Secretary of State Hillary Clinton on Wednesday presented one of America's top technology giants and a small tea importer with awards for their work in Vietnam and Rwanda.
Technology giant Intel was honored with the 2012 Award for Corporate Excellence for its work in Vietnam, while family-owned Tea Importers Inc based in Connecticut was rewarded in the small company category for its decades of doing business in Rwanda.
"In today's global economy corporations of all sizes have more influence than ever on global affairs especially on growth in developing and emerging economies," Clinton said at a State Department ceremony.
The conduct of companies working abroad is important to America's foreign policy, Clinton stressed, because "most people's impressions of our country will be shaped by our businesses."
"It's how millions and millions of people find out about our values, what we really stand for, what kind of people we are," she said.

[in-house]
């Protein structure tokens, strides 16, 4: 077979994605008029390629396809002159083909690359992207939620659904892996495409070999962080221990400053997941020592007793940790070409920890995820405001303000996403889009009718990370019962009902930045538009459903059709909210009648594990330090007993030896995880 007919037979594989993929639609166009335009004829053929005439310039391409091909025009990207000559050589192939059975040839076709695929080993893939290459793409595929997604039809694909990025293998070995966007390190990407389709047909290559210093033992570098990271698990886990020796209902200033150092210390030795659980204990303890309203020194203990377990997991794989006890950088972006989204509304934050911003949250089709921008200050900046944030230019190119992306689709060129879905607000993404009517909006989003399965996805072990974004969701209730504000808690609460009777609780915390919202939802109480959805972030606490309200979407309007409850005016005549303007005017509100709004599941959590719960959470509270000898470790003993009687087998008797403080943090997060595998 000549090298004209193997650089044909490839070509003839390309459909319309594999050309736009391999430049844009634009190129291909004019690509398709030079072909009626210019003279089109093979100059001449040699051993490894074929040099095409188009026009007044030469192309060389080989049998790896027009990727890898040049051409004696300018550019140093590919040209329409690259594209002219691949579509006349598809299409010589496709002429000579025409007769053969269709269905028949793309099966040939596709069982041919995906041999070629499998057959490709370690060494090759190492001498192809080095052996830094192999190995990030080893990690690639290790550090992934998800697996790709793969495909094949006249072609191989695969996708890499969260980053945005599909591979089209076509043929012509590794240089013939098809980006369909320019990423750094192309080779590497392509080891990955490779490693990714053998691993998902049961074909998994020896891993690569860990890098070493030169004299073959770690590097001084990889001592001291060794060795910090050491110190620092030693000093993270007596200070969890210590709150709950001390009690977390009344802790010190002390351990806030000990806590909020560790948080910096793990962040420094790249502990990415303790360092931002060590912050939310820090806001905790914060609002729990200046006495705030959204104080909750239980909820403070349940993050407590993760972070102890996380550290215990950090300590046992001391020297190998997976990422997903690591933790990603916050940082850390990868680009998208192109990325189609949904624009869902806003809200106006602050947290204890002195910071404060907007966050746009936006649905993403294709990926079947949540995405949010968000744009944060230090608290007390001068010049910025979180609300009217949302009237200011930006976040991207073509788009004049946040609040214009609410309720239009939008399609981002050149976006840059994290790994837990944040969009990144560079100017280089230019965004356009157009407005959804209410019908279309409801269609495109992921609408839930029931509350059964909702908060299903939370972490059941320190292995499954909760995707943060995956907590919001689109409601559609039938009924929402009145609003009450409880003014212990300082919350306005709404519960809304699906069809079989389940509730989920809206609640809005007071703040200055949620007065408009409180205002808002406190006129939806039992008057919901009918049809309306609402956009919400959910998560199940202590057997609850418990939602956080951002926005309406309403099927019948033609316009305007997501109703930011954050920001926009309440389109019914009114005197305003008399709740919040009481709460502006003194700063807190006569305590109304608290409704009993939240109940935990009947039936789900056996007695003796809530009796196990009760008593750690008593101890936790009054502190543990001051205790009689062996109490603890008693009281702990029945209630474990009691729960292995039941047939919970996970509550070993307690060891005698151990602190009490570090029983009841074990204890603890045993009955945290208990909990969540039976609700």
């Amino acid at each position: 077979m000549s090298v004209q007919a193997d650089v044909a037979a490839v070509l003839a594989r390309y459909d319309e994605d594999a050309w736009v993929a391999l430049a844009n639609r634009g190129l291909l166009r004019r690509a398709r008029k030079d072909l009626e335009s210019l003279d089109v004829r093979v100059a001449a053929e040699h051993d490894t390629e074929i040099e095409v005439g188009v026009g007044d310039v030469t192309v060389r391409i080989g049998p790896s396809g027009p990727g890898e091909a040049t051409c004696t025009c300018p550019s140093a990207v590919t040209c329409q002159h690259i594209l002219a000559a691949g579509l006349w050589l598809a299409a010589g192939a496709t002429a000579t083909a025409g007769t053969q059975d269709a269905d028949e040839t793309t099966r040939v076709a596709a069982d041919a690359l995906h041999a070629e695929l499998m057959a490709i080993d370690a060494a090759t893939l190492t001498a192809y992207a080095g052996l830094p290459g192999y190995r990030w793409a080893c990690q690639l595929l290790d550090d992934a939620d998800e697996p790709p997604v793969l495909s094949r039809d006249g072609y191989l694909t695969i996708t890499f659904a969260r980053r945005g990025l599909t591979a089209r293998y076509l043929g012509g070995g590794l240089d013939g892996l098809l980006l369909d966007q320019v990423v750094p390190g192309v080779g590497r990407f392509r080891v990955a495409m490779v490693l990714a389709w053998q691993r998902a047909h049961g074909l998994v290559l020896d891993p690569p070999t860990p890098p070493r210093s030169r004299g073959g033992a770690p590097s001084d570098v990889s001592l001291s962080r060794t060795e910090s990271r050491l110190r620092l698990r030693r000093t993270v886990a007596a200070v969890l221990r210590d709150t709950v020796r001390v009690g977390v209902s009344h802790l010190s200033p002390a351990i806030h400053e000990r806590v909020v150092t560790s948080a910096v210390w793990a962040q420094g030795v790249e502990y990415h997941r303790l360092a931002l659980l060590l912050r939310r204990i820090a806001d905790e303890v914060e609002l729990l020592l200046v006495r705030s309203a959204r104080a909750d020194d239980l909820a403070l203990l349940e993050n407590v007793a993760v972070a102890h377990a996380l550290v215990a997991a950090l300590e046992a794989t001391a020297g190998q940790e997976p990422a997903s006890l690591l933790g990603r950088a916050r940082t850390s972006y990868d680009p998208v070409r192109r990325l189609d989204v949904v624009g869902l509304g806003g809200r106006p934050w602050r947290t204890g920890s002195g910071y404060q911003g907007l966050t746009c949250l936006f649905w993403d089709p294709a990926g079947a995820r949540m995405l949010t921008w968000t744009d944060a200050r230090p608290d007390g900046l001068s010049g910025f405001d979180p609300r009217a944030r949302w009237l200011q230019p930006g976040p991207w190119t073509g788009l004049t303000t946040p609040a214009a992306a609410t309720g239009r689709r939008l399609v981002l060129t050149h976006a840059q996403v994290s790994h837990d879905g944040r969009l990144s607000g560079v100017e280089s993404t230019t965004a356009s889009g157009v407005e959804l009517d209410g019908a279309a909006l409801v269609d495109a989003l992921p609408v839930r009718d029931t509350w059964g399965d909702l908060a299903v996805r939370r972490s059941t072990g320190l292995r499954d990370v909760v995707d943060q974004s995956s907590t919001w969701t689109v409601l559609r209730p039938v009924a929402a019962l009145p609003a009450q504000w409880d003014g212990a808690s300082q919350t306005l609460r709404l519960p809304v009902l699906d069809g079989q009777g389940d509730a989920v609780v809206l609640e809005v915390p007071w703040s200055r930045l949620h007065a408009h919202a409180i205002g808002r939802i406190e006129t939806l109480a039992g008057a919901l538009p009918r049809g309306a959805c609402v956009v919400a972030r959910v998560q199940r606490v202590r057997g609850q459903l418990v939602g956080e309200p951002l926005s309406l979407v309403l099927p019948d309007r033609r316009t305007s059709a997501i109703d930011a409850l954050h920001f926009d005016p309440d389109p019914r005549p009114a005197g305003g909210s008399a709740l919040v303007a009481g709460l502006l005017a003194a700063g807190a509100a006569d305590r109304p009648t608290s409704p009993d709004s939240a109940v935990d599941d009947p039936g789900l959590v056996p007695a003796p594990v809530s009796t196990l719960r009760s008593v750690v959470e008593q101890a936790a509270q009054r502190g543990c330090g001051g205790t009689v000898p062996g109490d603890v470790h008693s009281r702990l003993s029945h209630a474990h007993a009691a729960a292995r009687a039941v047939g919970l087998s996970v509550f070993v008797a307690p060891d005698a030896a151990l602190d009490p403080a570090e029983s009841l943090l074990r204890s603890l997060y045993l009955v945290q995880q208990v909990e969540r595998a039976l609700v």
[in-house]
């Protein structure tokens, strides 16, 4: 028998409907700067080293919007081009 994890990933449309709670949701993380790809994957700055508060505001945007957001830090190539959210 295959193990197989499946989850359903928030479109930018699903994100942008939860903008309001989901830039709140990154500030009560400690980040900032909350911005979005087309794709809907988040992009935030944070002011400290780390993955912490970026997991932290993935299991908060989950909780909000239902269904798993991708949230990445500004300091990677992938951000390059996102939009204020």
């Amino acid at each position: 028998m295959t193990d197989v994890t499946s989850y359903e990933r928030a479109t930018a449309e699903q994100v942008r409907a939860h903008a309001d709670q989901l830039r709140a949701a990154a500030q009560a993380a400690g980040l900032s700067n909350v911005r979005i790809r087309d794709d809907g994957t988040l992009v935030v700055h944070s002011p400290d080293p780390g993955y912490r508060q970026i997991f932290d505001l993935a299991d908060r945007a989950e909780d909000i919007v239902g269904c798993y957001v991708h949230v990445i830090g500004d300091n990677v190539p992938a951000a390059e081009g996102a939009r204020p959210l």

"So it's critically important for the interests of our foreign policy for our American companies to operate responsibly and well."
Tea Importers was established in 1953 and began marketing tea from Rwanda.
It was later asked by the government to open a factory in a remote area, leading to a joint-venture, known as Sorwathe, which is now the country's top tea producer.
It works with 4,573 farmers, grows organic tea, and has been a pioneer on workers' rights, campaigning against child labor and becoming the first firm to sign a collective bargaining agreement with its workers.
Intel has worked with USAID and Arizona University to help train the next generation of Vietnamese engineers by supporting eight Vietnamese universities, and providing scholarships—mostly for women—to study in the US.
Clinton said the technology giant had become a leader in promoting "education, sustainable development and empowering women" and highlighted how all its plants in Vietnam recycle and re-treat waste water.
Explore further: Will rapprochement mean new research collaborations between Cuba and the U.S.?